Bayer Group spent $2.5 million over the past three months, up from $1.8 million in the second quarter, a move a spokeswoman attributed to the company's diverse interests in the health field.

October 21, 2009 Washington Times

Health debate stimulates lobbyists

Millions spent to sway reform

By Jennifer Haberkorn

As lawmakers considered last month taxing medical device makers to help pay for health care reform, a small army of lobbyists mobilized against the measure.
They were backed by corporate lobbying budgets that have ballooned since the beginning of the year.
The effort seemingly paid off as the device manufacturers, who make things such as X-ray machines, artificial limbs and bandages, won a significant change - an exemption from the tax for products under $100. They are certainly not the only ones.
Insurers, drug companies and trade associations continue to pour millions into lobbying Congress and airing television advertising for or against proposals within the health care reform debate. Many times during the reform debate, groups have found themselves facing the prospect of a new tax. So they lobby to keep the debate going until they can shift the cost to another sector.
Over the first six months of 2009, health care companies and trade groups spent $263.6 million on lobbying, according to the Center for Responsive Politics, a Washington groups that tracks political spending.
"One of the things about big legislation is that it's almost like El Dorado on the Potomac - everybody is mining gold," said Bill Allison, editorial director at the Sunlight Foundation, a Washington watchdog group. "It's definitely been a big bill with a lot of attention."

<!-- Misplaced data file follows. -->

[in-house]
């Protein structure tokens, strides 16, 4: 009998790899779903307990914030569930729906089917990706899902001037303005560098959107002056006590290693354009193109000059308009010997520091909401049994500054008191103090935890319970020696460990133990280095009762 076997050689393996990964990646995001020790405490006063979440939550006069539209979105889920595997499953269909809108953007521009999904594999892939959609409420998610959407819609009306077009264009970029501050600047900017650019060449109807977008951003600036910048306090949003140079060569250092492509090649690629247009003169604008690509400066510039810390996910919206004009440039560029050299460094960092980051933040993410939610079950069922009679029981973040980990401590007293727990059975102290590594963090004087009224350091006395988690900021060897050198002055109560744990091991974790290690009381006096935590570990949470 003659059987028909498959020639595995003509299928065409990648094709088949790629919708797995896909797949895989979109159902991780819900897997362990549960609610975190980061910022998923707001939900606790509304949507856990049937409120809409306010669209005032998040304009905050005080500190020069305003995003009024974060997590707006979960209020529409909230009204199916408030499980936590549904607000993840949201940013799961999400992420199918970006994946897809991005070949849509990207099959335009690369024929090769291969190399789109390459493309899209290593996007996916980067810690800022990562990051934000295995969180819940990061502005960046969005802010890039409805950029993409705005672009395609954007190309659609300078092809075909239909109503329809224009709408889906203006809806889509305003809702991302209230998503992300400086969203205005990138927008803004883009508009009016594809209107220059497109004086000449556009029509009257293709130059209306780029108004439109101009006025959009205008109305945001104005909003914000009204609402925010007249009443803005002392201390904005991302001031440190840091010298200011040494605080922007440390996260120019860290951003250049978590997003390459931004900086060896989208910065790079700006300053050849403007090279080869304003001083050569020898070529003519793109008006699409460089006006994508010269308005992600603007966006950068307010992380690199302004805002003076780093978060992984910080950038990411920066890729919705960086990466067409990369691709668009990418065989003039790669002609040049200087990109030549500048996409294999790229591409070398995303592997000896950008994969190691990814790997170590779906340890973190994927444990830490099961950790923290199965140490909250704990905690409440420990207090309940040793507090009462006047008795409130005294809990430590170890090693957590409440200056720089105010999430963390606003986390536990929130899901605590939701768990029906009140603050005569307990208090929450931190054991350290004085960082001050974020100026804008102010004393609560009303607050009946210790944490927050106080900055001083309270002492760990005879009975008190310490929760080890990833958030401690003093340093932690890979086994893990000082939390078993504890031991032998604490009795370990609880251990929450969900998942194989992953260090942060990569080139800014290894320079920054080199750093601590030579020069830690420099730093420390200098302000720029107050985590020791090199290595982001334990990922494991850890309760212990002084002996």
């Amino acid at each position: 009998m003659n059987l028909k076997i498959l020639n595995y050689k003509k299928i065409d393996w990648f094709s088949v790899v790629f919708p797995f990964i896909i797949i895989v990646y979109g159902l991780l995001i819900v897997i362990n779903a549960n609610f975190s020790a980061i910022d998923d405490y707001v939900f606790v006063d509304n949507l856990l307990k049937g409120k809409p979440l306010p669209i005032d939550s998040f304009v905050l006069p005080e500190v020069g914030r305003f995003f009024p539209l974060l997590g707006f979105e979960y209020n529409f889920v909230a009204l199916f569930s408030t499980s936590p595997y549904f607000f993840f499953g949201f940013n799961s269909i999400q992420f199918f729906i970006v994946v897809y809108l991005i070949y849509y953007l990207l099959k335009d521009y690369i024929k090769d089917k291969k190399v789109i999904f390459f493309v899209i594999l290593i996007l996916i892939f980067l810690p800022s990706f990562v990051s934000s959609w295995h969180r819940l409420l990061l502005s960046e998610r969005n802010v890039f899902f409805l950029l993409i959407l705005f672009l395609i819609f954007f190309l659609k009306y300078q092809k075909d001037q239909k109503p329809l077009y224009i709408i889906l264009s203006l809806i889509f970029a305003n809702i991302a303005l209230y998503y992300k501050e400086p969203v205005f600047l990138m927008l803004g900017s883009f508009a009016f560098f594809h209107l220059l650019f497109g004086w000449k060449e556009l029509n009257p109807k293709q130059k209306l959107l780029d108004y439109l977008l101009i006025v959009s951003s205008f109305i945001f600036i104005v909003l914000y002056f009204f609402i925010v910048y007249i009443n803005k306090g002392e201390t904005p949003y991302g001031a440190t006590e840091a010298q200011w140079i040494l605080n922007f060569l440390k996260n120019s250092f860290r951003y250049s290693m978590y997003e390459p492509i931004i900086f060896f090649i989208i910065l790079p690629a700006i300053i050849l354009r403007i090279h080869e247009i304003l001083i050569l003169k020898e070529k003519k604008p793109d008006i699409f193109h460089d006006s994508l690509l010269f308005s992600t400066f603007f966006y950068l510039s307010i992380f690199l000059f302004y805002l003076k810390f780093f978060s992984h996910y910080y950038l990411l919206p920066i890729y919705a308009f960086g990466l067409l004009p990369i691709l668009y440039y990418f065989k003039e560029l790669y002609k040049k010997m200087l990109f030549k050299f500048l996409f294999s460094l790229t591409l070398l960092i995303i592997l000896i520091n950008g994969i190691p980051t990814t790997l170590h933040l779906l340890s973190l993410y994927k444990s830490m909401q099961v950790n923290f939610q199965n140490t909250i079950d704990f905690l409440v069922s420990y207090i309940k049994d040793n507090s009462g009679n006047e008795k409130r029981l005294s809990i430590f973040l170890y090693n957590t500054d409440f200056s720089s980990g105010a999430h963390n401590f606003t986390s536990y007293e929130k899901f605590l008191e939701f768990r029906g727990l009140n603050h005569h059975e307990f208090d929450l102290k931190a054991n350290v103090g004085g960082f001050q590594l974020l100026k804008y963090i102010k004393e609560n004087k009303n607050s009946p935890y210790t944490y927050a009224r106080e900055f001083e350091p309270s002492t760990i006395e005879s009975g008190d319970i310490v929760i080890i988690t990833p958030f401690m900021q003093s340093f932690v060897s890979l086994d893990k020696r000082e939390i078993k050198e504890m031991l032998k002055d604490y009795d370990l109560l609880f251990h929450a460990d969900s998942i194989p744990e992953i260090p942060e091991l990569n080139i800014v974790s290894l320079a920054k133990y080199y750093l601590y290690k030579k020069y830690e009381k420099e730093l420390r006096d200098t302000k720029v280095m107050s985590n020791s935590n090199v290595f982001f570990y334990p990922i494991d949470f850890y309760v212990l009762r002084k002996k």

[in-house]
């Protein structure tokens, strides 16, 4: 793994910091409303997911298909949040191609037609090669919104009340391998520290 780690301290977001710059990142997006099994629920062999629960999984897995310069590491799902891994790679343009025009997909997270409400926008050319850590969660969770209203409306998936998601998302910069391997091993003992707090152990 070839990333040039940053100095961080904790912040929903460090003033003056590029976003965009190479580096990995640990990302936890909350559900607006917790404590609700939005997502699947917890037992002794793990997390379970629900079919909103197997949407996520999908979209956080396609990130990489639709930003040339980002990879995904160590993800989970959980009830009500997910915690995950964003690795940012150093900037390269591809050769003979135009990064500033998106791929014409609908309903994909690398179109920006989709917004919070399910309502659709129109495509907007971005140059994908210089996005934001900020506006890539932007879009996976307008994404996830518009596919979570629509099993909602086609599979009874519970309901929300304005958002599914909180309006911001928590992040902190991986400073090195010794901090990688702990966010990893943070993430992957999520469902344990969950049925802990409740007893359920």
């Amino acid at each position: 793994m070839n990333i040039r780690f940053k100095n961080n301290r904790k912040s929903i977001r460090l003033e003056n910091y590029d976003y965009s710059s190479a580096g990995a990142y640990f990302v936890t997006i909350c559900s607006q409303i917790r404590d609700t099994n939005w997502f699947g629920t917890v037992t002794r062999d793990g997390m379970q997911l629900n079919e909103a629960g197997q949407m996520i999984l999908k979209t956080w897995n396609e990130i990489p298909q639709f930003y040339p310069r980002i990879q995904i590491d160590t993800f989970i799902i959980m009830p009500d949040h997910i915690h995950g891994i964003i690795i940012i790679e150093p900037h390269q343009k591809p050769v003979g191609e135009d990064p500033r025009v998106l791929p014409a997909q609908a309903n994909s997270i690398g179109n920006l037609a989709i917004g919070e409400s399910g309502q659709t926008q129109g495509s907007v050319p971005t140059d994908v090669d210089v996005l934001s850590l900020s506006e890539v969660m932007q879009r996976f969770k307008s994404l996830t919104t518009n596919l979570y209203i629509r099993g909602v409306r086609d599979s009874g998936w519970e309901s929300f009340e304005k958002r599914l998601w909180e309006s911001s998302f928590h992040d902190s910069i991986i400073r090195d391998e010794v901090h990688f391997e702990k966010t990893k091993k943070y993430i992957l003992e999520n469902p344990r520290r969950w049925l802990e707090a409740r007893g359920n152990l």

Many health companies and trade groups, such as America's Health Insurance Plans (AHIP), AARP and Baxter International, increased their lobbying budgets during the third quarter of the year, according to federal reports the companies filed Tuesday.
Some of the largest increases since the second quarter came from medical device companies, led by their trade group, the Advanced Medical Technology Association (AdvaMed).
Bayer Group spent $2.5 million over the past three months, up from $1.8 million in the second quarter, a move a spokeswoman attributed to the company's diverse interests in the health field. AdvaMed spent $610,000 during the quarter, up from $380,000 in the previous quarter. The group declined to comment on the increase, but has been vocal in its opposition to the medical device tax.
Health-related trade groups led the spending during the third quarter and much of the year, though their filings did not break down how much was spent on each of their legislative issues.
The Pharmaceutical Research and Manufacturers of America (PhRMA) spent $6.8 million; the seniors lobby AARP spent $5.7 million; the American Medical Association spent nearly $4 million; and AHIP spent $2.1 million.
Said PhRMA spokesman Ken Johnson, "Making certain that every single American has access in the future to high-quality health care coverage and services has been our top priority this year, and that single-minded focus is reflected in the amount of money we have spent on both lobbying and advertising."
The U.S. Chamber of Commerce spent nearly $35 million on the health debate and other issues.
"To the extent that any issue or legislative debate will impact job and economic growth, we're heavily engaged," said Tita Freeman, a spokeswoman for the chamber.
However, some health care companies, such as Blue Cross Blue Shield Association and Eli Lilly, reduced their spending in the third quarter after a significant spike over the summer.
Health care companies and advocacy coalitions have spent another $130 million on television advertising during the health care reform debate, according to Campaign Media Analysis Group, an Arlington company that measures political ads.
Chief Operating Officer Evan Tracey expects that figure to climb another $50 million to $100 million by the end of the health debate, depending on how the fight evolves.